Here is how the strategy works: When one spouse dies, the trust allows the maximum amount of money that is shielded from estate taxes to go in, with both the remaining spouse and any children the couple may have to be named as beneficiaries.
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During the remainder of the surviving spouse's lifetime, the husband or wife can benefit from the interest generated by the trust. Any assets that remain after the second's spouse's death are passed, tax-free, directly to the couple's heirs.
Congress increased the amount that individuals can leave to their heirs or gift during their lifetime without getting hit by estate or gift taxes from $1 million to $5 million—at least until the end of this year, when it is scheduled to revert to $1 million.
Still, some parents don't like the idea of setting up a trust for their children that could spoil them. "The idea of a trust-fund kid sends shivers down many parents' spines," Ms. Labant says.
One way to avoid that is to set up a trust that limits any large payouts until a child reaches a certain age. For example, some are structured to give children a 10% payout when they reach 25 years old, 20% at 35 years old and so on.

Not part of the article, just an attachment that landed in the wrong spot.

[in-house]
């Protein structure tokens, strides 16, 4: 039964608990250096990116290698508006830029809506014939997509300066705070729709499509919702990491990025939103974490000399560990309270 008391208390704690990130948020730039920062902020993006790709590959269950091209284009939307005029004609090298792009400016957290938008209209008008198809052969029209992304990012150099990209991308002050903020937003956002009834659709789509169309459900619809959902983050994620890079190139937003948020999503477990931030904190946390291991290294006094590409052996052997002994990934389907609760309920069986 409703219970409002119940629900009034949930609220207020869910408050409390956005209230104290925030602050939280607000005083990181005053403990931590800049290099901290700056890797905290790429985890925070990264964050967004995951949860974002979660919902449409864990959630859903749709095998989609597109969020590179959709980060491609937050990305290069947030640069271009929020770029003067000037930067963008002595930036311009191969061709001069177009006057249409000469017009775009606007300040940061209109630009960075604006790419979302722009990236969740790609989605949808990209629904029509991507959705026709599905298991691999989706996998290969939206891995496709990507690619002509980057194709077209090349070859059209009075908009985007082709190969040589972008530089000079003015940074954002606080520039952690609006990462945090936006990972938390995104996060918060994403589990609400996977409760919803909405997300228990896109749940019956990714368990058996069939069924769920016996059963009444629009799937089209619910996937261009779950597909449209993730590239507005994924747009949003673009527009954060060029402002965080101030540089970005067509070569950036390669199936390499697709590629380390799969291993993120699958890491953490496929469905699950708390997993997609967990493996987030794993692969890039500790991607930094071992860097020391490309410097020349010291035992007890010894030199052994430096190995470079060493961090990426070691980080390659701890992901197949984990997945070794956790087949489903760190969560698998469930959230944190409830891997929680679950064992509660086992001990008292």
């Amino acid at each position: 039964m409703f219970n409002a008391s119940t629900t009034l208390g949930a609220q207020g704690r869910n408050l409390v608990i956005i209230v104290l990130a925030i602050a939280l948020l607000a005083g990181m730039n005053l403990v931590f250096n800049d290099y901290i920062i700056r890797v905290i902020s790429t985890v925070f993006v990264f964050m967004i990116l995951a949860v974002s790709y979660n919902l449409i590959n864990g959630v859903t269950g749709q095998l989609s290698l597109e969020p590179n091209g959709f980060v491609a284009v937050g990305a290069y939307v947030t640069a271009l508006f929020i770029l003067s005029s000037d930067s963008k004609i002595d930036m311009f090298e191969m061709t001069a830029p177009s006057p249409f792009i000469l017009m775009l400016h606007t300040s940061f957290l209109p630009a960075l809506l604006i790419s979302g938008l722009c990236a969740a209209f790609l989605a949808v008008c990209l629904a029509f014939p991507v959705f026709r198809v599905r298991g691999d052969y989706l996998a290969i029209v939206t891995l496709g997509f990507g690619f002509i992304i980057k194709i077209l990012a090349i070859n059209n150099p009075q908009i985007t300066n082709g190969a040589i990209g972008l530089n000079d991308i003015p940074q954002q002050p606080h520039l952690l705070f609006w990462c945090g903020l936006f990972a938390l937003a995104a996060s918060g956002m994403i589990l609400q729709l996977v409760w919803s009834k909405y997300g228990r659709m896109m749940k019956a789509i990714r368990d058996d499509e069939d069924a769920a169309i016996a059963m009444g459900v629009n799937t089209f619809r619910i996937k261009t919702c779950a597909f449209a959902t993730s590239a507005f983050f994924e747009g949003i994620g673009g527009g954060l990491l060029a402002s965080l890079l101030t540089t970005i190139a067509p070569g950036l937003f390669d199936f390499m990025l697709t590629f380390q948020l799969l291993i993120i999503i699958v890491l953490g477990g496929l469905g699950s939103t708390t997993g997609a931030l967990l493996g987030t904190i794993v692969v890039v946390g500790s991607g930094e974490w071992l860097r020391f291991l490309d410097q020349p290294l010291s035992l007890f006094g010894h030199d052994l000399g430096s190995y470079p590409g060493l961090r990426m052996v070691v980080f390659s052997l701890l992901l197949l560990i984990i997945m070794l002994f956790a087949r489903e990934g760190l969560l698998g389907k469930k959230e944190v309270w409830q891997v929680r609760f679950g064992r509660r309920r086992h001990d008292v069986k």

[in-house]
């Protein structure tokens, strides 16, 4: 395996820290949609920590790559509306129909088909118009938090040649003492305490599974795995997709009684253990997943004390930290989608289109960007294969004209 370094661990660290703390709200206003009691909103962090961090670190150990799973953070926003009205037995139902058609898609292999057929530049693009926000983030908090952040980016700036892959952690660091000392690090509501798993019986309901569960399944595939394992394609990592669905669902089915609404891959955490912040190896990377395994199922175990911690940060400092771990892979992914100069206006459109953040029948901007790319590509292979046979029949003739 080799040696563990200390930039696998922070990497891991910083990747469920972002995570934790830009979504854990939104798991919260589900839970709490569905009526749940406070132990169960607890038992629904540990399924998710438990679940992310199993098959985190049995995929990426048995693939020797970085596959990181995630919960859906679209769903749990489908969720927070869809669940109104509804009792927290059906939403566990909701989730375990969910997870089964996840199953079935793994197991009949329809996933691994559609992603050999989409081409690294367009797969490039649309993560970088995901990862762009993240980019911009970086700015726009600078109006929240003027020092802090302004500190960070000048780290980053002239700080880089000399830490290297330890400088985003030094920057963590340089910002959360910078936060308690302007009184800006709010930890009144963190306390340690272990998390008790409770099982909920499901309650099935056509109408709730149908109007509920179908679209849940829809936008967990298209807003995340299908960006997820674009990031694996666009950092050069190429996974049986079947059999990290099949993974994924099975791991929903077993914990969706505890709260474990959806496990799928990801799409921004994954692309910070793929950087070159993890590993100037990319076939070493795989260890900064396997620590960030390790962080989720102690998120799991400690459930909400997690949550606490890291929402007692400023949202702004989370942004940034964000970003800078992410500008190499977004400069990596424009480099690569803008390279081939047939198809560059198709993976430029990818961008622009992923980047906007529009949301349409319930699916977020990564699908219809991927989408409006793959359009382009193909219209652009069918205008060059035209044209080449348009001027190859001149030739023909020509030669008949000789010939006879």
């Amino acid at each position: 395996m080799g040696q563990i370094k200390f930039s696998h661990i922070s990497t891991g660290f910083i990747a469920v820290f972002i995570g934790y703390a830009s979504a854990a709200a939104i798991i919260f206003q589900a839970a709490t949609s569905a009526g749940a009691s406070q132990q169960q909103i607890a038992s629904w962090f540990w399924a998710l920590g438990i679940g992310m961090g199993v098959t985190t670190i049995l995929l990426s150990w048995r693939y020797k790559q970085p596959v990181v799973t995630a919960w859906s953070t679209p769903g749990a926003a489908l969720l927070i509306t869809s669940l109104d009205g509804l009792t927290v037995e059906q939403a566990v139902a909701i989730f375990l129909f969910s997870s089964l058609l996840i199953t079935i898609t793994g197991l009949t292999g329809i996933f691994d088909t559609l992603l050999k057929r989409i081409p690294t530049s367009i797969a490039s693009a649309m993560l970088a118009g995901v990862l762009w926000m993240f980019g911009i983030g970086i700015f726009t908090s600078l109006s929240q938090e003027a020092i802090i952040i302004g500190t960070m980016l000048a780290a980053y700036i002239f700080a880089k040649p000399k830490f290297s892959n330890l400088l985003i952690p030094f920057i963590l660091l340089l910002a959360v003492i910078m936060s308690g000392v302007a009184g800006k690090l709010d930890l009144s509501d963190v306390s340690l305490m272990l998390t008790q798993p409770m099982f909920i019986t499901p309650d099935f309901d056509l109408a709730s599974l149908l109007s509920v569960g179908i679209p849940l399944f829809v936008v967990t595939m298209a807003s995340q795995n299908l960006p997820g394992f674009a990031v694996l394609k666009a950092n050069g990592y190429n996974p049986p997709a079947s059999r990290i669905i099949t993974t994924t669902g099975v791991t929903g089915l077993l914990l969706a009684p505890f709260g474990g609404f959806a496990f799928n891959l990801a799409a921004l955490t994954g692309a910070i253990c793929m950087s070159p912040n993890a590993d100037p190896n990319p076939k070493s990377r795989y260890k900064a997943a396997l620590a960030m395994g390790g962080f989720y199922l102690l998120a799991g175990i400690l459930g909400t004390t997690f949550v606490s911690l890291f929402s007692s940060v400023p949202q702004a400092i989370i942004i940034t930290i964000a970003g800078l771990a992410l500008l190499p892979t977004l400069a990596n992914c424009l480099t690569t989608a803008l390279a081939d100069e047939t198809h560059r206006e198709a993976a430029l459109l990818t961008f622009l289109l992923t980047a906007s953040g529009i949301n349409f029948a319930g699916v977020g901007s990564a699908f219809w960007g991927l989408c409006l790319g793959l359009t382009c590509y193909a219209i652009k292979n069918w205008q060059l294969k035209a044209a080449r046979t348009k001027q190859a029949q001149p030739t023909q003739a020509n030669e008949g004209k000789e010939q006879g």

Invest for the long term. After your estate is in order, it is time to focus on your investment strategy to minimize risks and ensure a reasonable growth rate.
Many recipients of money from an IPO fall victim to what investors dub "Stockholm syndrome." Instead of diversifying their investments, they keep a large chunk of their money in company stock. "There is a problematic reluctance to sell because of loyalty to the company," Mr. Pagliarini says. That can leave you vulnerable to a sudden shift in the market.
Instead, you should spread that money out into a mix of stocks, bonds and real-estate investment trusts, says Jim Steiner, head of Abbot Downing. With financial markets still extremely volatile, also keep some portion of your wealth in cash so that you have some "dry powder" at the ready, he says.